- Oops!Something went wrong.Please try again later.
This would allow part of the pipeline to be connected to a floating LNG terminal that is already connected to Germany's gas transmission system.
According to Spiegel, this would allow the transportation of LNG, delivered and processed at the terminal on the Baltic Sea, to southern (Bavaria) and eastern Germany. So far, gas supplies to these regions depended directly on Russian supplies.
Experts believe that such a plan is technically feasible, but, first, it could lead to serious environmental problems, and, secondly, provoke a reaction from the Kremlin – up to the nationalization of German companies in Russia.
Among other things, Gazprom still expects to resume the Nord Stream 2 project in two or three years.
The Kremlin has already reacted to the possibility of the nationalization of the German part of Nord Stream 2.
According to Russian dictator Vladimir Putin's spokesman Dmitry Peskov, there is nothing to comment on yet, as so far no concrete actions have been taken by the German authorities, Russia's Interfax news agency reported.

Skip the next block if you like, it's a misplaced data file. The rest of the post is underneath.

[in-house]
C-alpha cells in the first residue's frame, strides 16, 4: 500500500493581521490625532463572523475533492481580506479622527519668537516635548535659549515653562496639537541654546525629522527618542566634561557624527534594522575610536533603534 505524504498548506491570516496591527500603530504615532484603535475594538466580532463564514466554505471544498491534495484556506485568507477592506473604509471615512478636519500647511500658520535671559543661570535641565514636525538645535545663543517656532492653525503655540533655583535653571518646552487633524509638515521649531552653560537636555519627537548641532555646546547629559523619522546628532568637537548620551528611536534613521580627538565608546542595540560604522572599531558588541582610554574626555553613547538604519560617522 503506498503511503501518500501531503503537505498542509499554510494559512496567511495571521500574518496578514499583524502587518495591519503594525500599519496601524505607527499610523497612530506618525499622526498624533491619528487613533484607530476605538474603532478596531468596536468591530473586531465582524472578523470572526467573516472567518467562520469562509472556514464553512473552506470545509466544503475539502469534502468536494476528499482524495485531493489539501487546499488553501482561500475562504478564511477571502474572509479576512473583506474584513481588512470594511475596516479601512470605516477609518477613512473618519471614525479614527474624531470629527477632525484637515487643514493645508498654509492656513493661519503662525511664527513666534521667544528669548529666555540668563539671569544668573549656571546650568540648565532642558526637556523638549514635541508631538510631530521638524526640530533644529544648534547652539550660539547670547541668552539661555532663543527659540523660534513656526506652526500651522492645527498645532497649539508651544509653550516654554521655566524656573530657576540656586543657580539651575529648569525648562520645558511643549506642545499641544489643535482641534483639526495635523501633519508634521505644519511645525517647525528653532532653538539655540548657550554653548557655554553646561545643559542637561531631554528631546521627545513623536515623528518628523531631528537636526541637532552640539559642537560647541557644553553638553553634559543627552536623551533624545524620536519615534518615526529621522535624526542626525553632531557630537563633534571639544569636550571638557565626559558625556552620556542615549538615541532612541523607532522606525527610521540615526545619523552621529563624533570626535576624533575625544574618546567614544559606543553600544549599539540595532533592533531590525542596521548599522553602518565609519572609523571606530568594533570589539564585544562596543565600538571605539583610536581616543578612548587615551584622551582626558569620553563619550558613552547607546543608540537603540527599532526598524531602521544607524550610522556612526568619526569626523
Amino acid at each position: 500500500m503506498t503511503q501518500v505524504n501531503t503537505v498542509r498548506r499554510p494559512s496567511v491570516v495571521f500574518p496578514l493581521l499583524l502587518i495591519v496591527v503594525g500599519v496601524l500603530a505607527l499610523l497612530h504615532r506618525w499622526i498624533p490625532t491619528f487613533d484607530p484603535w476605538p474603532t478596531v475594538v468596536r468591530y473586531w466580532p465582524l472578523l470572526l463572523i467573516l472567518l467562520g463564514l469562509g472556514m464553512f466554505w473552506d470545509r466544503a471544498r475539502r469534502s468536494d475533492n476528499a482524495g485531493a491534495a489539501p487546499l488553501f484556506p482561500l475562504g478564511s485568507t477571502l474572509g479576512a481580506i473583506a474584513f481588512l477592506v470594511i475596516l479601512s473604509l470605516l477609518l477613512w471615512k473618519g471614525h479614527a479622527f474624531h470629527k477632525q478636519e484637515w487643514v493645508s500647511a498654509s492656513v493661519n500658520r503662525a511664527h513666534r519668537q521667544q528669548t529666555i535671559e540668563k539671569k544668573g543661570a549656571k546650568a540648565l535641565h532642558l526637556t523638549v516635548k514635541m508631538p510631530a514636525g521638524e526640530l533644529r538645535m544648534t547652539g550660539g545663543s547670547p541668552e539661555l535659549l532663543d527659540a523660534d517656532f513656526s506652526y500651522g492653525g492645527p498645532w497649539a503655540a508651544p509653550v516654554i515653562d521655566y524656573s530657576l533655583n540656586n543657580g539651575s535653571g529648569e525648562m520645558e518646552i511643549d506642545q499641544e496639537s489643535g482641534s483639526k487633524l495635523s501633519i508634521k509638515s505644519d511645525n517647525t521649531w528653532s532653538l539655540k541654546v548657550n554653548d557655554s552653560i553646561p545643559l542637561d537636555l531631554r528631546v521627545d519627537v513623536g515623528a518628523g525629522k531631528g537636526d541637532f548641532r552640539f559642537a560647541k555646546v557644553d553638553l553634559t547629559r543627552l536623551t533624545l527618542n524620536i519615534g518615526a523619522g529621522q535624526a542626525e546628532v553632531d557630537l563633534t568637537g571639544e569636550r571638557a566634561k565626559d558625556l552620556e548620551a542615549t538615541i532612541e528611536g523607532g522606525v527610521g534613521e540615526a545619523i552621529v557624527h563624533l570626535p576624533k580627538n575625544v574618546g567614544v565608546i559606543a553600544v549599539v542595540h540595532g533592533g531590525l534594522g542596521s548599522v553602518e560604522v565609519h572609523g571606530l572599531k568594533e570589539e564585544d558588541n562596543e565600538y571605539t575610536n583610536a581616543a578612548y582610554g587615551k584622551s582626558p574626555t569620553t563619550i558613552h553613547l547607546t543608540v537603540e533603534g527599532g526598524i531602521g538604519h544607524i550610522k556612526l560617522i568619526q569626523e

"Let's not deal with such hypothetical considerations," Peskov said.
"Probably, if there are any concrete actions, it will be first of all a job for lawyers to give a legal assessment of such actions, if they are really being discussed. Without knowing the essence of what is happening, it would be wrong to say something."
Earlier, Russia's gas monopoly Gazprom warned that it would reduce gas pumping though Nord Stream from 167 million cubic meters per day to 100 million cubic meters.
According to the Russian monopolist, this was caused by the late return of gas pumping units that are under repair by the German company Siemens.
Vice Chancellor of Germany, Federal Minister for Economic Affairs and Climate Robert Habeck, in turn, said that Germany fears a complete cessation of gas supplies from Russia in the near future.